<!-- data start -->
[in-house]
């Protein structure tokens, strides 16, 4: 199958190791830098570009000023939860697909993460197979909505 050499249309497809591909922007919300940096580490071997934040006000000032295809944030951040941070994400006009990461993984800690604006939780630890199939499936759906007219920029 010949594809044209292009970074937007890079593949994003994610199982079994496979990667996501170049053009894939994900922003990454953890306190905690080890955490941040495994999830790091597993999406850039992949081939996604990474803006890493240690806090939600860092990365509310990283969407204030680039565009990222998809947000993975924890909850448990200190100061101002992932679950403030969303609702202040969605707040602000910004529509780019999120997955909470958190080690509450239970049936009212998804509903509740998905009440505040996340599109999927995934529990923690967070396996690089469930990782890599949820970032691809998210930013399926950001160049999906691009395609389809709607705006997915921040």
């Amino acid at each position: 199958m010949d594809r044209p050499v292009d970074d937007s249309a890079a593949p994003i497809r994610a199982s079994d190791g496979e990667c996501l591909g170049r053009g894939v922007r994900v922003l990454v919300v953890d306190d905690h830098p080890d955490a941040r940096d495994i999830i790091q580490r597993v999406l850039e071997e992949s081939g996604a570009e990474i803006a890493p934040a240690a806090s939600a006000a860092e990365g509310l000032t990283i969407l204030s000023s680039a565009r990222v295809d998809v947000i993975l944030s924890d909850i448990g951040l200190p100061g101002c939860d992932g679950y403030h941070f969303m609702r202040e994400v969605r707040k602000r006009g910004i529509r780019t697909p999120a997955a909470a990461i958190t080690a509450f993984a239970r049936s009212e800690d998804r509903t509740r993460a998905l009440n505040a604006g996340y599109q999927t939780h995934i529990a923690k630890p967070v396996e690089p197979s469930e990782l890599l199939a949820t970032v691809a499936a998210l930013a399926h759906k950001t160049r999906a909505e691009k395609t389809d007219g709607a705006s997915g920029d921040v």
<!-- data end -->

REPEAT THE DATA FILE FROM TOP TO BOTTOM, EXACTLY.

[in-house]
């Protein structure tokens, strides 16, 4: 199958190791830098570009000023939860697909993460197979909505 050499249309497809591909922007919300940096580490071997934040006000000032295809944030951040941070994400006009990461993984800690604006939780630890199939499936759906007219920029 010949594809044209292009970074937007890079593949994003994610199982079994496979990667996501170049053009894939994900922003990454953890306190905690080890955490941040495994999830790091597993999406850039992949081939996604990474803006890493240690806090939600860092990365509310990283969407204030680039565009990222998809947000993975924890909850448990200190100061101002992932679950403030969303609702202040969605707040602000910004529509780019999120997955909470958190080690509450239970049936009212998804509903509740998905009440505040996340599109999927995934529990923690967070396996690089469930990782890599949820970032691809998210930013399926950001160049999906691009395609389809709607705006997915921040």
């Amino acid at each position: 199958m010949d594809r044209p050499v292009d970074d937007s249309a890079a593949p994003i497809r994610a199982s079994d190791g496979e990667c996501l591909g170049r053009g894939v922007r994900v922003l990454v919300v953890d306190d905690h830098p080890d955490a941040r940096d495994i999830i790091q580490r597993v999406l850039e071997e992949s081939g996604a570009e990474i803006a890493p934040a240690a806090s939600a006000a860092e990365g509310l000032t990283i969407l204030s000023s680039a565009r990222v295809d998809v947000i993975l944030s924890d909850i448990g951040l200190p100061g101002c939860d992932g679950y403030h941070f969303m609702r202040e994400v969605r707040k602000r006009g910004i529509r780019t697909p999120a997955a909470a990461i958190t080690a509450f993984a239970r049936s009212e800690d998804r509903t509740r993460a998905l009440n505040a604006g996340y599109q999927t939780h995934i529990a923690k630890p967070v396996e690089p197979s469930e990782l890599l199939a949820t970032v691809a499936a998210l930013a399926h759906k950001t160049r999906a909505e691009k395609t389809d007219g709607a705006s997915g920029d921040v």